After a week of being missing in action in Mexico, Gabacho returns with his final installment of his “Fishing with Grandpa Joe.” He took advantage of the week off to scribble a ton of notes on his favorite topics: relationships, good books, food, and other semi-criminal activities. Without further adieu, the conclusion of “Fishing with Grandpa.”

IV

Around noon we ate lunch. I still had my line in the water and I had been playing with it all day. I’d pretend I was getting a bite so I could reel it in and cast line into the water again. Grandpa finally told me to leave the line where it was and “stop monkeying with it!” Then, I got a bite. Not one of those fake bites that I had been getting all morning. This time, I really had something. The end of the rod bent down and before the rod and reel went into the water, I grabbed hold and pulled on the line. I did just like Grandpa told me: I pulled back on the line and reeled him in. After a few minutes, I pulled out my fish and he was huge. He wasn’t one of those slimy black bottom feeders with sharp whiskers that Grandpa and Clarence were pulling in. Mine was greenish gold, with a twinge of pink on its tailfins. He was too big for me so Grandpa had to help me. He put him down on the boat seat next to him and took out the hook. The fish lay quietly in the boat, opening his gills trying to breathe. I didn’t even have to brag: everyone knew I had caught the largest fish of the day. Grandpa picked up the fish and said, “Damn carp,” and threw him back into the lake. My moment of glory was over. I didn’t cry but Grandpa could see from the look on my face. When we got back to shore he pulled me aside and said, “Come here, Clunker. I throwed that carp back because them fish is so boney that it aint worth eaten. I can’t even clean the darn thing.” By the time we loaded up the boat, it was too hot to stand in the sun. We headed back to the house, hoping to get a good spot next to the fan.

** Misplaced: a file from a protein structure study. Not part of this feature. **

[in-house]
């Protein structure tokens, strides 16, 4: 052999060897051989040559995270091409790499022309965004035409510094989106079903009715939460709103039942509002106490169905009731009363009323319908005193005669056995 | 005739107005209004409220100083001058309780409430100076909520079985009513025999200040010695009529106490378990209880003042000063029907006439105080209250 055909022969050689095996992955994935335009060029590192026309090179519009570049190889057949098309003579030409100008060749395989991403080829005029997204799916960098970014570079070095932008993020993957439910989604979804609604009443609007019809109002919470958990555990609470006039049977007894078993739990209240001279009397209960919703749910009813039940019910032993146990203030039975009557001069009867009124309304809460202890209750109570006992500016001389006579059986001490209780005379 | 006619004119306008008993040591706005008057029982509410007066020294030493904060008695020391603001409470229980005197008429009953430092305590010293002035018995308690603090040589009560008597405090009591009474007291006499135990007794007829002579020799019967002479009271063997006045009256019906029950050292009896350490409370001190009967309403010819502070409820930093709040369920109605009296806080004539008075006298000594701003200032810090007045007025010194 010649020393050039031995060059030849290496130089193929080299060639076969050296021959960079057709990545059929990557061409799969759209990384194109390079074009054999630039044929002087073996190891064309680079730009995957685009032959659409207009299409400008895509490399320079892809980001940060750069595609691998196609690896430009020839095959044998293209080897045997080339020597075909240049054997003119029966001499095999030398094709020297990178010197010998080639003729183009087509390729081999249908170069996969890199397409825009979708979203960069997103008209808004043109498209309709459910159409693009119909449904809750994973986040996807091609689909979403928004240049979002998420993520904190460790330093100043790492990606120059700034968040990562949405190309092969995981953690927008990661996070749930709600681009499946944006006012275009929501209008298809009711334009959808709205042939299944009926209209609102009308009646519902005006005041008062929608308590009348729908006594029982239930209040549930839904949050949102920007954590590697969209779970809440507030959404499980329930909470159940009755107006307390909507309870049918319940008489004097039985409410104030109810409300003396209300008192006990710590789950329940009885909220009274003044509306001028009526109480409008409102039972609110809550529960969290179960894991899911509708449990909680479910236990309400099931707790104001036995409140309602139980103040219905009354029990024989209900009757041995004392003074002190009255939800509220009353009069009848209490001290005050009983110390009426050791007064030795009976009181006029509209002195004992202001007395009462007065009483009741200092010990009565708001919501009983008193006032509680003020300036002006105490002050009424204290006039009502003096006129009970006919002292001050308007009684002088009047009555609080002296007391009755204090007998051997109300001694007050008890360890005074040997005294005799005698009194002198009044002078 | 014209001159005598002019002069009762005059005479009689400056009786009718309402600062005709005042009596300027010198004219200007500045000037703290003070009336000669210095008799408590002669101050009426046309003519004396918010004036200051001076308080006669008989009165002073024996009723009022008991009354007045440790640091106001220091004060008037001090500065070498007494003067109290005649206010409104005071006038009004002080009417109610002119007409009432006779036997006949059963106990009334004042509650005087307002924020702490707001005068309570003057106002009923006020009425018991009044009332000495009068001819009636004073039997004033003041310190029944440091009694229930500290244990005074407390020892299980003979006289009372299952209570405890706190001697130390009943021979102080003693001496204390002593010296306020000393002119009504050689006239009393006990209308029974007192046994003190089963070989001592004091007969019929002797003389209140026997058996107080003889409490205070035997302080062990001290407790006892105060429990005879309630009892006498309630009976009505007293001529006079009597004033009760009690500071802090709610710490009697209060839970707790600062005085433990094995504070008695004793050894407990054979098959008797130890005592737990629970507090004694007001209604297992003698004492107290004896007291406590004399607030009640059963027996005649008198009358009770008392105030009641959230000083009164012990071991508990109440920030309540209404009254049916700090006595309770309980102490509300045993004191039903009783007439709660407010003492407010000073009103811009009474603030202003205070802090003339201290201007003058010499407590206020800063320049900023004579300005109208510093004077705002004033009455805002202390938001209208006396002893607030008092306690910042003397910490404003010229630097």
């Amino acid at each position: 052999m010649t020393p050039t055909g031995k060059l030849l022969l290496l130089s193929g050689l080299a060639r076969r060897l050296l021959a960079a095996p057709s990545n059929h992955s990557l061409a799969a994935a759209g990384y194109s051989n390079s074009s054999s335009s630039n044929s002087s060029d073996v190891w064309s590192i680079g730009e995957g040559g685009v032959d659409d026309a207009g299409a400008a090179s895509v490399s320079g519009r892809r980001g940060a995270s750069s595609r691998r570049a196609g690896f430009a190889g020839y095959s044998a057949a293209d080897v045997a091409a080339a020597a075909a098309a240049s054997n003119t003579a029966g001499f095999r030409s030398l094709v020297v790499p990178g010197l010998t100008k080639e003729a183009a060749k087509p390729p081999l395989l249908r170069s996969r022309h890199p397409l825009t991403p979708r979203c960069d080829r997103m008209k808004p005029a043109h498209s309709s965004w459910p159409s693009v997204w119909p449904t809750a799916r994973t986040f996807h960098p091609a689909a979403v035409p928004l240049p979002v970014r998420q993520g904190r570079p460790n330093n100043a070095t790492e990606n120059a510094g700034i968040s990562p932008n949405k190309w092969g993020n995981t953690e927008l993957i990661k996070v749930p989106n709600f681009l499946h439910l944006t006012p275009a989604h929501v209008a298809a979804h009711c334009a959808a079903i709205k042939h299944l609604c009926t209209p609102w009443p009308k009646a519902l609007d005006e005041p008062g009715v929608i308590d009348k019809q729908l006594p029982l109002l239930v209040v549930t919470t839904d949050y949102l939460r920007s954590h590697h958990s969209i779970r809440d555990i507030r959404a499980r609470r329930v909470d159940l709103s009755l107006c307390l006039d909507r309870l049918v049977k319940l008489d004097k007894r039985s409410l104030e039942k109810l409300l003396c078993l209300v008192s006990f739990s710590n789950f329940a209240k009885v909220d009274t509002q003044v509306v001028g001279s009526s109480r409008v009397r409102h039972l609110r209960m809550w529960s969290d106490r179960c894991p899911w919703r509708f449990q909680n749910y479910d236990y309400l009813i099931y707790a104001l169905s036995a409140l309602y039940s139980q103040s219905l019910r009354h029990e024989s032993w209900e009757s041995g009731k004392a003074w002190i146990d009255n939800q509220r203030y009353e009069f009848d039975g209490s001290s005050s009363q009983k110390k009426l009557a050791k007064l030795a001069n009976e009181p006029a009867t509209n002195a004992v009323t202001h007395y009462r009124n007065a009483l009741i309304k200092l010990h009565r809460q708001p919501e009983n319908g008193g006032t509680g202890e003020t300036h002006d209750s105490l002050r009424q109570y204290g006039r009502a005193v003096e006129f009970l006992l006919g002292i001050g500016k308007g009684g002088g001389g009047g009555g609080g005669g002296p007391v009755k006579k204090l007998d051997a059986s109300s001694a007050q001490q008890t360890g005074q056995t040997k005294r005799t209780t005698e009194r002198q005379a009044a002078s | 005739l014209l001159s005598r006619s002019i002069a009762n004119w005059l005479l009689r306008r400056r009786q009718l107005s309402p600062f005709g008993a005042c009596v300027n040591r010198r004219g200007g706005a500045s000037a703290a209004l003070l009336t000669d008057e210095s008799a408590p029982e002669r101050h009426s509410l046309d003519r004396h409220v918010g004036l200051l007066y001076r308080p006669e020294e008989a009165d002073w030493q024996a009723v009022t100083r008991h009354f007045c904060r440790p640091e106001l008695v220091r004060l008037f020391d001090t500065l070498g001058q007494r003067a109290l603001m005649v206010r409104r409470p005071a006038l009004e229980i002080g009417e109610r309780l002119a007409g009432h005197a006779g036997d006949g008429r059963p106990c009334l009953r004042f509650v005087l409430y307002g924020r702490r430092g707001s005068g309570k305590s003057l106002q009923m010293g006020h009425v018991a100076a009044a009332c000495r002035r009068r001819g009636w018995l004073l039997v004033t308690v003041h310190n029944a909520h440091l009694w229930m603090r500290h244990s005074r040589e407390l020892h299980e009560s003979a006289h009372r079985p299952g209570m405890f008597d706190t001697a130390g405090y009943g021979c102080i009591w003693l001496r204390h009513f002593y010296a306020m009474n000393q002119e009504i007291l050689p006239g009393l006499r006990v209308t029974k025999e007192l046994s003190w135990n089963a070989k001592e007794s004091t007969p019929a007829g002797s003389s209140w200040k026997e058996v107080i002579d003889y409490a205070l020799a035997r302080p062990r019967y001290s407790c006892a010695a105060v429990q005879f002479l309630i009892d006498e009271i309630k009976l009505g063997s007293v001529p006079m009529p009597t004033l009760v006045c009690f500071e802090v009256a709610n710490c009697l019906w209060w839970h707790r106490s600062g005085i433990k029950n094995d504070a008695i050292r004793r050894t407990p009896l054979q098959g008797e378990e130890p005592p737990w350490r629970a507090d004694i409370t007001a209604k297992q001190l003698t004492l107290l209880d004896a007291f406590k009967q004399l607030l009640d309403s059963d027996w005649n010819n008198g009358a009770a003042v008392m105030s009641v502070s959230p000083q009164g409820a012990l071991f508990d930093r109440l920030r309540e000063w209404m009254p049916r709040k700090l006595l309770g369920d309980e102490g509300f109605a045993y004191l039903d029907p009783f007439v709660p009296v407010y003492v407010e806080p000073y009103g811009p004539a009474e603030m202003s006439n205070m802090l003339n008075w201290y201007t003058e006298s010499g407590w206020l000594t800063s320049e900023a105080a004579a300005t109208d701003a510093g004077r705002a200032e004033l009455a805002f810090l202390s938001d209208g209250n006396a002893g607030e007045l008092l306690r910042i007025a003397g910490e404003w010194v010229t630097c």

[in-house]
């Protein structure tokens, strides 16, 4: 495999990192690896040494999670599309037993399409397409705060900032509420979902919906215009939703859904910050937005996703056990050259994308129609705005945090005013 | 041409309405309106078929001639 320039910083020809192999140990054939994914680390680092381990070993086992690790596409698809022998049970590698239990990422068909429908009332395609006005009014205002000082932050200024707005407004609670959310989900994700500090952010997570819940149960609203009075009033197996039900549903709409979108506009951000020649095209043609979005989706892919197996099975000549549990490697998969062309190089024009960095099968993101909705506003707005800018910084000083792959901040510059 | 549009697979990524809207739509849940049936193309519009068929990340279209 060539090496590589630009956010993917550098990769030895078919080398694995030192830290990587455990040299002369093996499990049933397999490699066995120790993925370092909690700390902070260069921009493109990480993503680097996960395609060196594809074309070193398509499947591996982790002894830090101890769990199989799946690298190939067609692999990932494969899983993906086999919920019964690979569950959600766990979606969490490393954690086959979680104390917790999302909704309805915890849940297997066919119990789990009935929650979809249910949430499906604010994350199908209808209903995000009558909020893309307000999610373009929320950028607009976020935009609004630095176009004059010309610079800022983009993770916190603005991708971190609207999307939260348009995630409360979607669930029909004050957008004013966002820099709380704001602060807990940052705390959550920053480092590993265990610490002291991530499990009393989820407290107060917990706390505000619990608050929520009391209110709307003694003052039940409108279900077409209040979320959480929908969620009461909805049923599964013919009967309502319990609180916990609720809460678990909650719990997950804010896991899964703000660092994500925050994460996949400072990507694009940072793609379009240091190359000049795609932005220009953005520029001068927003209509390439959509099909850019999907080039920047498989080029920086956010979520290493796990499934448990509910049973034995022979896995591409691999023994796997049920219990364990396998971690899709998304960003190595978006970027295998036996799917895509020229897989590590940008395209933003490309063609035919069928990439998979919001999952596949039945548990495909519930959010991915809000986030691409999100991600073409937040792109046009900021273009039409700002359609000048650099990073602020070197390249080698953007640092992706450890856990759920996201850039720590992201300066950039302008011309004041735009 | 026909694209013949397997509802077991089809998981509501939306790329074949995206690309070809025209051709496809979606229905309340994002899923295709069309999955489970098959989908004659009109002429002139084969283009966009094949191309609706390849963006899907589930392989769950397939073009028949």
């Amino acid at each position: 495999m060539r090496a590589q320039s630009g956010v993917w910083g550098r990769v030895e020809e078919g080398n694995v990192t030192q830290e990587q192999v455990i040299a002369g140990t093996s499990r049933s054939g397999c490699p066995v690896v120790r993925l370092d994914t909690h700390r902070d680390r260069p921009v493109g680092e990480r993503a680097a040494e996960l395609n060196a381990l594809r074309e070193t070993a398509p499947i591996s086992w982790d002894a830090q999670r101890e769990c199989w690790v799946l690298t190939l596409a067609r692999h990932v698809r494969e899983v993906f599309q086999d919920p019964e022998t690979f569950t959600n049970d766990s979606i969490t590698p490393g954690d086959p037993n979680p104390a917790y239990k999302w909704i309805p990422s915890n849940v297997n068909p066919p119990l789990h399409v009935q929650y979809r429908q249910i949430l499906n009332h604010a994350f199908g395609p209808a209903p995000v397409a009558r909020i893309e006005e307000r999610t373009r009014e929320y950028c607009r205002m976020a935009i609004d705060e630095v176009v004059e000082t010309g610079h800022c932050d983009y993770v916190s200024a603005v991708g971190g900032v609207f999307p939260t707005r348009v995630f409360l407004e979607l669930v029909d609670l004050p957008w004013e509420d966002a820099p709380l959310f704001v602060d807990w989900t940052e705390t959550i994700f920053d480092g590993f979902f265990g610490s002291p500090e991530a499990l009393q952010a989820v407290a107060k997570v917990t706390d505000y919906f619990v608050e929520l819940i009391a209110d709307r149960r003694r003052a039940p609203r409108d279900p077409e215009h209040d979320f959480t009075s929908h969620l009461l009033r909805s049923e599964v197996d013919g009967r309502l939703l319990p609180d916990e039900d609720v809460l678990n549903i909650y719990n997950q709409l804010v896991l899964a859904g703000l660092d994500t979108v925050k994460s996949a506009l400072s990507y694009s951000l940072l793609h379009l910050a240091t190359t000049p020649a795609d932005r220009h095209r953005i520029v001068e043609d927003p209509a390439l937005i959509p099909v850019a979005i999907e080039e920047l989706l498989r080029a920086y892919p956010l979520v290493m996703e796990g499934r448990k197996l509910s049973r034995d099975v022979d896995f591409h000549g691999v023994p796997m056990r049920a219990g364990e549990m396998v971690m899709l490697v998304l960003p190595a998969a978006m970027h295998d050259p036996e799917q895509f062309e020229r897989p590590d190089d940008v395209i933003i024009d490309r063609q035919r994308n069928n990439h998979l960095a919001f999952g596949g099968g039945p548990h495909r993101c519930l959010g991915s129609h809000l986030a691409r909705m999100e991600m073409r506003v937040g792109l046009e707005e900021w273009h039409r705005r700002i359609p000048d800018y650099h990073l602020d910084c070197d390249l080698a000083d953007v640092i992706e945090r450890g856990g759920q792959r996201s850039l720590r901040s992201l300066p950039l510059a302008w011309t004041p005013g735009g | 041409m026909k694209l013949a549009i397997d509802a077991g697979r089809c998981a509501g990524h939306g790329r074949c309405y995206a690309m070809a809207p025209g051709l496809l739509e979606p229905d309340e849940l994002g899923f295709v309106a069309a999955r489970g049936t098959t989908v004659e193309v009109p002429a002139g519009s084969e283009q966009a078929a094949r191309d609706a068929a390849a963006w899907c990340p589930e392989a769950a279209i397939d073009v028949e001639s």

Over the years, my brother and I rarely spoke about the events at Lake Odessa. But neither of us could forget. Years later when we were at a birthday party the host served “dirt cup cakes,” complete with gummy worms sticking out of the top-soil colored cake. My brother winced a bit and left the cupcake on the table. For my part, I wasn’t too disturbed by the worms, but for some reason I developed a strong aversion to eating Rice Crispies. The milky-white slime that earthworms exude reminded me of the milk in the cereal bowl, and from that point on, I haven’t been able to stomach a bowl of Snap, Crackle and Pop.

Crossposted at B2L2: http://jimmygabacho.com/?p=822

Gabacho– according to the Dictionary of the Spanish Royal Academy– is derived from an old Provençal word “gavach,” meaning a person from the foothills of the Pyrenees who spoke incorrectly. These days, it means “outsider,” somebody who just doesn’t fit in.

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